IT SEEMS FASHIONABLE these days to point a finger at something rather innocuous and pronounce it 'evil'.
For example, Edward Tufte declared recently in a Wired article that Powerpoint is 'evil'; two colleagues labelled our institution's course management system 'evil'; a churchmate said that the Harry Potter influence on children is 'evil'; and i've called closed-minded people 'evil', especially those who judge things or people based on hearsay, without trying to find out what they are really about.
At first, it was all quite amusing. After a while, something seems amiss. 'Evil' is being trivialised as though 'real evil' doesn't exist in reality. 'Evil' gets equated with minor sins such as 'white elephant', 'silly', 'inconsistent', 'inferior', 'ignorant', or anything else that 'open minds' (or are they 'closed minds'?) cannot stand. Worse, like the witch hunters, Nazis or Klu Klux Klan of old, some people may even demonize and attack viciously what they mistake for 'evil'.
Could this be a kind of evil -- perhaps not so new afterall -- in itself?
HAD A DREADFUL experience last Friday. A sharp-tongued colleague (A.) emailed a stinging insult to me (cc the entire team, including my reporting officer), then later said he "was just having fun" and "that's the way I am". Another colleague, a bohemian amoral type, kept telling me not to take this seriously. Was quite upset for a while, with the second colleague as well, for not advising A. not to do what he did. Perhaps he even approved of it! Contemplated returning tit for tat in various forms. Finally concluded that if that's the way A. is, that's not the way i am or want to be -- i shall not descend to his level.
Maybe he is feeling quite miserable inside to feel the need to find 'fun' in insulting people. Was reminded of what Robert Mckee said during one of his STORY seminars here in Singapore last January, "Comedians, especially satirists, are often very angry men." He should know how it feels, being a very humorous storyteller and a very angry man himself. Mckee added, "Such men learnt through experience that jokes are the best way to make people listen to you on issues that you are angry about."
Just that in this case, it's neither funny nor fair. All i had done prior to the incident was to explain via email why my involvement in the team's training sessions over the past two months had been very low (compared to the rest), and what i'd done to compensate for that. Wasn't blowing my own trumpet or putting anyone down, as A. implied sarcastically.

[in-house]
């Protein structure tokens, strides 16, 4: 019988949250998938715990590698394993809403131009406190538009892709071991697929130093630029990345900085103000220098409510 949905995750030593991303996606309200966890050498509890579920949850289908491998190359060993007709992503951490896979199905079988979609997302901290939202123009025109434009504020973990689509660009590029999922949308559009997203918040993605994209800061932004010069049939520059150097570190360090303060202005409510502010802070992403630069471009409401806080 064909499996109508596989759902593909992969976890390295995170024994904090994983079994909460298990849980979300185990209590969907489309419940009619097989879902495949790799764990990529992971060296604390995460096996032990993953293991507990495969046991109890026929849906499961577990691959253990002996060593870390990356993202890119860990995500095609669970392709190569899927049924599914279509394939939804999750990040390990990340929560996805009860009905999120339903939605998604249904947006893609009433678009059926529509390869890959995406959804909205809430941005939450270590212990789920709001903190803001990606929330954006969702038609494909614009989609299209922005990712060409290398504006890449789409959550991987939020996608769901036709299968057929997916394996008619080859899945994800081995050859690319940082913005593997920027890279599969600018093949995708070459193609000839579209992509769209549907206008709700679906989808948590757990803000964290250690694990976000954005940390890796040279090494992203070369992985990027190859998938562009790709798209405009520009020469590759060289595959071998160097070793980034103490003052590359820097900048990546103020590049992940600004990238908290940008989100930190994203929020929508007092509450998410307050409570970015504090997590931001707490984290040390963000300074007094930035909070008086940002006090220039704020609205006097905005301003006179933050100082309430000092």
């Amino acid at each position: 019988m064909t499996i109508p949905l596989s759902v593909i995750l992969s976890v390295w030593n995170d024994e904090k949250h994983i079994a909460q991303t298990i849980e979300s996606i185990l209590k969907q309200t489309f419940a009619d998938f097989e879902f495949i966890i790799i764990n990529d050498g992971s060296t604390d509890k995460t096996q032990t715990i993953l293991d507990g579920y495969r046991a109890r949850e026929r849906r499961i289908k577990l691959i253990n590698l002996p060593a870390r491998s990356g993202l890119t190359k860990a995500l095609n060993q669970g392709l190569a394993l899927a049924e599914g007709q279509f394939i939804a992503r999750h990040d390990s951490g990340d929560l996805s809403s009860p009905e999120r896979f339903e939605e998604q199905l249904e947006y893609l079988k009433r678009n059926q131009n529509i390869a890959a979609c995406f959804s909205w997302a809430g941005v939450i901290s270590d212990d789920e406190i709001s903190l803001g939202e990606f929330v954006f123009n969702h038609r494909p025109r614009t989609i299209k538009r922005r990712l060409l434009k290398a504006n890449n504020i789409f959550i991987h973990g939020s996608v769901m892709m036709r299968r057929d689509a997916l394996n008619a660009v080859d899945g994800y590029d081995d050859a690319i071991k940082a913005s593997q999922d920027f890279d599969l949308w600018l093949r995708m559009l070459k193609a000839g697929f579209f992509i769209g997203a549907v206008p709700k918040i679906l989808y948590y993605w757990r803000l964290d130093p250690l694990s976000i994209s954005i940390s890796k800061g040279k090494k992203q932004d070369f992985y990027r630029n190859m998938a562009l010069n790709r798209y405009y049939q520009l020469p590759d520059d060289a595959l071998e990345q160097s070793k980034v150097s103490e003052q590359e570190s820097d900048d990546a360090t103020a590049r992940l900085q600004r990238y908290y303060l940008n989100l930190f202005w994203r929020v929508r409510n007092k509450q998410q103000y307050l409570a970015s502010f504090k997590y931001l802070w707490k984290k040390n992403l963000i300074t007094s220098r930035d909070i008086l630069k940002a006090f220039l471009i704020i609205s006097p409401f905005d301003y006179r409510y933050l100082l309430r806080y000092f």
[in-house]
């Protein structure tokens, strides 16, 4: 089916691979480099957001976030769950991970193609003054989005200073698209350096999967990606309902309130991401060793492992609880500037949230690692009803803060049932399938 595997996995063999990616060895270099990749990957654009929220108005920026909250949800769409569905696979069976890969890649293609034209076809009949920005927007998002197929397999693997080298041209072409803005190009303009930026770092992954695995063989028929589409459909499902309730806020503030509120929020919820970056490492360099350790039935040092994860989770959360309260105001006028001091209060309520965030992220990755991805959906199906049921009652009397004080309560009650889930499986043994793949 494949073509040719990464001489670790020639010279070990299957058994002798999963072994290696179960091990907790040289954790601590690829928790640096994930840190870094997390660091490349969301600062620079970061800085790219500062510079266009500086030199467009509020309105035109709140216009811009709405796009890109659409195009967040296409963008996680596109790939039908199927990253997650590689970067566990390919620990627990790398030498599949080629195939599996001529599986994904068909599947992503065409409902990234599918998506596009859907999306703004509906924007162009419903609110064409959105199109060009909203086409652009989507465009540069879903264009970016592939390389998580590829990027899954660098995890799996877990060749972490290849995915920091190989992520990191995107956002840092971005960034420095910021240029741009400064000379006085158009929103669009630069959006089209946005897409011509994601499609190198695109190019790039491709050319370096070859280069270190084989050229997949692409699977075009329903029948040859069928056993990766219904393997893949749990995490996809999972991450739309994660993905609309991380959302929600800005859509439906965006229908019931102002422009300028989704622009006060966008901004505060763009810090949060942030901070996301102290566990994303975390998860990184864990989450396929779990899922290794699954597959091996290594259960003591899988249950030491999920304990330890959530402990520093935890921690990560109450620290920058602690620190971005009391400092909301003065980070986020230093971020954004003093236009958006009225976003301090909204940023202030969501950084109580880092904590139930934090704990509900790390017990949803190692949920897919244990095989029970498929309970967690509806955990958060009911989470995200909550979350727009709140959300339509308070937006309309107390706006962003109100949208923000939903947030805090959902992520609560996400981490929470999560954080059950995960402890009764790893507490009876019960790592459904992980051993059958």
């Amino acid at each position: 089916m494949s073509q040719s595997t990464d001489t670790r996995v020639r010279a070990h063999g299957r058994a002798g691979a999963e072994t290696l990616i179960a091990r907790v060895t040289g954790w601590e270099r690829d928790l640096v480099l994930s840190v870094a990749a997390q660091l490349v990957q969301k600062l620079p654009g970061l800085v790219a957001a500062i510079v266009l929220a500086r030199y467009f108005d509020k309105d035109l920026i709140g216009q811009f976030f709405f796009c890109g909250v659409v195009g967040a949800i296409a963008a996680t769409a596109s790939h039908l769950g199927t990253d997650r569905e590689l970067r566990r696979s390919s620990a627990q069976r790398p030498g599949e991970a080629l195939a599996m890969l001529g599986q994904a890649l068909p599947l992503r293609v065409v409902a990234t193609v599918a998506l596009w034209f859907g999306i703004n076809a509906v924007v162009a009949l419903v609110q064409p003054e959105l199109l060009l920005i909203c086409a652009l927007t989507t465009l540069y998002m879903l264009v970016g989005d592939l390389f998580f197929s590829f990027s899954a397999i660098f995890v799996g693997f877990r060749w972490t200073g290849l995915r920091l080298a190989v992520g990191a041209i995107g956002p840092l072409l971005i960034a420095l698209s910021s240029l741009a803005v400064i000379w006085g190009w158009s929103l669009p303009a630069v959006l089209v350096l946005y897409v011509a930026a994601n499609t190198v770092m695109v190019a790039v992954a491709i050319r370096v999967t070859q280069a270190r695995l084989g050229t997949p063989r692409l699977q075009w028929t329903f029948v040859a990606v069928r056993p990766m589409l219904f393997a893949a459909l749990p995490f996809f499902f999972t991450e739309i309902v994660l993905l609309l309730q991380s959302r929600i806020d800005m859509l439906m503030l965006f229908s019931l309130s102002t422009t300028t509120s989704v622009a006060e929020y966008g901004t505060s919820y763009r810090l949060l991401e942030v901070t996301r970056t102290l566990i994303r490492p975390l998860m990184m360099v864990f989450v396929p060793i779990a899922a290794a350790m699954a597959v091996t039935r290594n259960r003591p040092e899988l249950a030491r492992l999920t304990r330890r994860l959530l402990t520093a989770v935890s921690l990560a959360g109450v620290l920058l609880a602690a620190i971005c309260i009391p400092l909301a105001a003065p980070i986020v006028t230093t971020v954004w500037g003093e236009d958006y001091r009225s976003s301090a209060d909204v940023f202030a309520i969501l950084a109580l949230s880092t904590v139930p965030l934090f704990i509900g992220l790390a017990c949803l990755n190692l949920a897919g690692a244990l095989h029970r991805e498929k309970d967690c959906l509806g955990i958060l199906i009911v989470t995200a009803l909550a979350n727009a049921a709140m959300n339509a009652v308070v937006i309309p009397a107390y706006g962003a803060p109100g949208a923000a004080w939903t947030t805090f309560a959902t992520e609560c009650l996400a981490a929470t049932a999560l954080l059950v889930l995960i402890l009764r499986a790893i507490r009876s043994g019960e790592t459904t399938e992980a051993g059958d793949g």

It's scary how something innocuous like anger over an apparent wrong can turn into prejudice, resentment, bitterness, rage, hate, and even malice. Didn't realise the damage it can do until a series of encounters recently -- an LRSS debate sparked off deeper reading, asking and searching; seeing how 'ugly' other people can become when they lose their tempers with one another; hearing the Sacred Heart song in May; reading a book called Good and Angry by Turansky and Miller, William Blake's A Poison Tree and The Clod and the Pebble as well as Khoo Kheng-Hor's Applying Sun Tzu's Art of War in Managing Your Money.
A quotation from Khoo's book explains why one should not act on one's anger, "No ruler should put troops into the battlefield because he is angry; no general should fight because he is resentful... For an angry man can later become happy, a resentful man become pleased, but a kingdom once destroyed can never be restored nor the dead be brought back to life."
The Turansky & Miller book sums it all quite well, for example:
"[anger] is a gift from God... Jesus was perfect, yet he experienced emotions:
Anxiety: Matthew 26:38-39
Grief: John 11:35
Sadness: Luke 19:41-42
Joy: John 15:11
Compassion: Mark 1:41
Love: John 14:31
Anger: Mark 3:1-5
Peace: John 14:27
"Figure 1: Intensity Levels for Basic Emotions
[Mild] -> [Strong] -> [Out of Control]
Solemn -> Sadness -> Grief
Irritated -> Anger -> Rage
Encouraged -> Joy -> Possessiveness
Bored -> Disgust -> Hate
Apprehensive -> Fear -> Terror
Mistaken -> Guilt -> Failure
Curious -> Anticipation -> Obsession
Distracted -> Surprise -> Amazement
Apathetic -> Hopelessness -> Despair
"It's a lifestyle of anger that the Scriptures condemn.
'An angry man stirs up dissension, and a hot-tempered one commits many sins.' -- Proverbs 29:22
'Get rid of all bitterness, rage and anger; brawling and slander, along with every form of malice.' -- Ephesians 4:31
Putting It All Together
When You See...
Emotions in yourself and others, view them as assets to be managed instead of liabilities to be eliminated. Anger points out that something is wrong and needs attention.
Move into a Routine...
Before you react with anger, consider a wise way to respond. Separate the trigger of anger from the response. Wisdom often results from thoughtful reflection. Your choice to respond in a more gentle or creative way may be just the thing that helps a person change.
God created us as emotional beings, and those emotions provide insight into life. However, anger is good for identifying problems but not good for solving them."